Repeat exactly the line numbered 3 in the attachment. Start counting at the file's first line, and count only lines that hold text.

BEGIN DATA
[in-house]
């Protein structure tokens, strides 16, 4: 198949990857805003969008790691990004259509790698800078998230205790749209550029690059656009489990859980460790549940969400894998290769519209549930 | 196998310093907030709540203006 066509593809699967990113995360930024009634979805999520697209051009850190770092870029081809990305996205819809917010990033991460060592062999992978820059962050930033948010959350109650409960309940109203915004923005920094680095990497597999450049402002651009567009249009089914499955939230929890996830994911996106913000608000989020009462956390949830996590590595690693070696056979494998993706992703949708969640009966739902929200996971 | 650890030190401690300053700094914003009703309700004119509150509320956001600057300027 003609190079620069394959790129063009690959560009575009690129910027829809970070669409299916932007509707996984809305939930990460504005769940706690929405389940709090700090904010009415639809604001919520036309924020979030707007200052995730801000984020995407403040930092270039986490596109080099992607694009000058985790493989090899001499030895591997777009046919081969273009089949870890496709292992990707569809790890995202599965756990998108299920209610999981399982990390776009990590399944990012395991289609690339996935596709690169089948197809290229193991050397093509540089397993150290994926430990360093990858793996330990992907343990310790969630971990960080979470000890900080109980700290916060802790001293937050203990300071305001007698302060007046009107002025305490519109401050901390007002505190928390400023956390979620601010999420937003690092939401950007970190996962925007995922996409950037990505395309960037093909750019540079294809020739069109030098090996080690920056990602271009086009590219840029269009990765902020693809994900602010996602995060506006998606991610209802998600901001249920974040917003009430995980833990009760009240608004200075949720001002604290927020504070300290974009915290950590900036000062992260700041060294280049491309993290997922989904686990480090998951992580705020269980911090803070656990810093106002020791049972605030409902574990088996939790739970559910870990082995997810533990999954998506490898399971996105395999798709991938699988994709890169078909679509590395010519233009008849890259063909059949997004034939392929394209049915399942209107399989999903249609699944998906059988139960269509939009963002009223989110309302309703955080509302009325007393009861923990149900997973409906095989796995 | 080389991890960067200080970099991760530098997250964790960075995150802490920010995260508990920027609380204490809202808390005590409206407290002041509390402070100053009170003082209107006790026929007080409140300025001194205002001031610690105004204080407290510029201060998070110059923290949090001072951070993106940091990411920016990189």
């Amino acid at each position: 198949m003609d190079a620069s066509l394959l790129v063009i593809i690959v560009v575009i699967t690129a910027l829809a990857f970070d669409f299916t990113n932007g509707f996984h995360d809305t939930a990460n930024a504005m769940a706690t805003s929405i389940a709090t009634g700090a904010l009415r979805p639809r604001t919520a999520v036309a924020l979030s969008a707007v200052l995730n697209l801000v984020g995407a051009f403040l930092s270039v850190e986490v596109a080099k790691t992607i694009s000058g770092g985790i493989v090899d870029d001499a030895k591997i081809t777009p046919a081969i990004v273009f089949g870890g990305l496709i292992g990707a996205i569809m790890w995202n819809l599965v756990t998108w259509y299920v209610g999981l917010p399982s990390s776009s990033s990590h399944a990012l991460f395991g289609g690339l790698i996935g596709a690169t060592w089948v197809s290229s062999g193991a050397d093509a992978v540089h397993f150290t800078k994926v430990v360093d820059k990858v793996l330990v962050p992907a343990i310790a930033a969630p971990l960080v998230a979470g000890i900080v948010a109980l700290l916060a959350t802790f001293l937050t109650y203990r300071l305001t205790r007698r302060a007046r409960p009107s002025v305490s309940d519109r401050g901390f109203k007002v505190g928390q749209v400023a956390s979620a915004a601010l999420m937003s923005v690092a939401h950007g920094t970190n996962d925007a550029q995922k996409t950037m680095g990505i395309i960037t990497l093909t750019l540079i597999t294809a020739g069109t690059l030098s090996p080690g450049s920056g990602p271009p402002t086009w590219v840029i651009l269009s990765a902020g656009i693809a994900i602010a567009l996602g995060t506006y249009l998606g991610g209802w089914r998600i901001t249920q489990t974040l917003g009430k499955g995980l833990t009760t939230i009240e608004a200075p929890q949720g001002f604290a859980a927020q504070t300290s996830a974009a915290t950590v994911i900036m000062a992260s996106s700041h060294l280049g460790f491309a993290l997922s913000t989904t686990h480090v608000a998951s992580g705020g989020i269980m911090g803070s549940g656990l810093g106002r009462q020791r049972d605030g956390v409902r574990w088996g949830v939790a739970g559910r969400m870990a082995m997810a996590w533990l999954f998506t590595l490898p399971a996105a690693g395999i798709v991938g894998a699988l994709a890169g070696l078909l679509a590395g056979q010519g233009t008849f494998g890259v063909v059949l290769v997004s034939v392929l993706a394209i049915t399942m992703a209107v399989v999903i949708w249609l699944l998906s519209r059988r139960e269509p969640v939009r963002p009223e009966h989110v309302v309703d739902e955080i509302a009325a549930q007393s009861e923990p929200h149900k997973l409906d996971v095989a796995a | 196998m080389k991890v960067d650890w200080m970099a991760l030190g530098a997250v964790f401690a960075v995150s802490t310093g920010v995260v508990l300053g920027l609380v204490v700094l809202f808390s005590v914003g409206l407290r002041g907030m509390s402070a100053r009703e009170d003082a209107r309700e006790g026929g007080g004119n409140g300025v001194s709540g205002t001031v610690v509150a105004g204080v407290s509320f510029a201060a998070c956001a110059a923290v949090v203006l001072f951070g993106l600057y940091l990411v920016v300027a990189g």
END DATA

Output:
């Amino acid at each position: 198949m003609d190079a620069s066509l394959l790129v063009i593809i690959v560009v575009i699967t690129a910027l829809a990857f970070d669409f299916t990113n932007g509707f996984h995360d809305t939930a990460n930024a504005m769940a706690t805003s929405i389940a709090t009634g700090a904010l009415r979805p639809r604001t919520a999520v036309a924020l979030s969008a707007v200052l995730n697209l801000v984020g995407a051009f403040l930092s270039v850190e986490v596109a080099k790691t992607i694009s000058g770092g985790i493989v090899d870029d001499a030895k591997i081809t777009p046919a081969i990004v273009f089949g870890g990305l496709i292992g990707a996205i569809m790890w995202n819809l599965v756990t998108w259509y299920v209610g999981l917010p399982s990390s776009s990033s990590h399944a990012l991460f395991g289609g690339l790698i996935g596709a690169t060592w089948v197809s290229s062999g193991a050397d093509a992978v540089h397993f150290t800078k994926v430990v360093d820059k990858v793996l330990v962050p992907a343990i310790a930033a969630p971990l960080v998230a979470g000890i900080v948010a109980l700290l916060a959350t802790f001293l937050t109650y203990r300071l305001t205790r007698r302060a007046r409960p009107s002025v305490s309940d519109r401050g901390f109203k007002v505190g928390q749209v400023a956390s979620a915004a601010l999420m937003s923005v690092a939401h950007g920094t970190n996962d925007a550029q995922k996409t950037m680095g990505i395309i960037t990497l093909t750019l540079i597999t294809a020739g069109t690059l030098s090996p080690g450049s920056g990602p271009p402002t086009w590219v840029i651009l269009s990765a902020g656009i693809a994900i602010a567009l996602g995060t506006y249009l998606g991610g209802w089914r998600i901001t249920q489990t974040l917003g009430k499955g995980l833990t009760t939230i009240e608004a200075p929890q949720g001002f604290a859980a927020q504070t300290s996830a974009a915290t950590v994911i900036m000062a992260s996106s700041h060294l280049g460790f491309a993290l997922s913000t989904t686990h480090v608000a998951s992580g705020g989020i269980m911090g803070s549940g656990l810093g106002r009462q020791r049972d605030g956390v409902r574990w088996g949830v939790a739970g559910r969400m870990a082995m997810a996590w533990l999954f998506t590595l490898p399971a996105a690693g395999i798709v991938g894998a699988l994709a890169g070696l078909l679509a590395g056979q010519g233009t008849f494998g890259v063909v059949l290769v997004s034939v392929l993706a394209i049915t399942m992703a209107v399989v999903i949708w249609l699944l998906s519209r059988r139960e269509p969640v939009r963002p009223e009966h989110v309302v309703d739902e955080i509302a009325a549930q007393s009861e923990p929200h149900k997973l409906d996971v095989a796995a | 196998m080389k991890v960067d650890w200080m970099a991760l030190g530098a997250v964790f401690a960075v995150s802490t310093g920010v995260v508990l300053g920027l609380v204490v700094l809202f808390s005590v914003g409206l407290r002041g907030m509390s402070a100053r009703e009170d003082a209107r309700e006790g026929g007080g004119n409140g300025v001194s709540g205002t001031v610690v509150a105004g204080v407290s509320f510029a201060a998070c956001a110059a923290v949090v203006l001072f951070g993106l600057y940091l990411v920016v300027a990189g």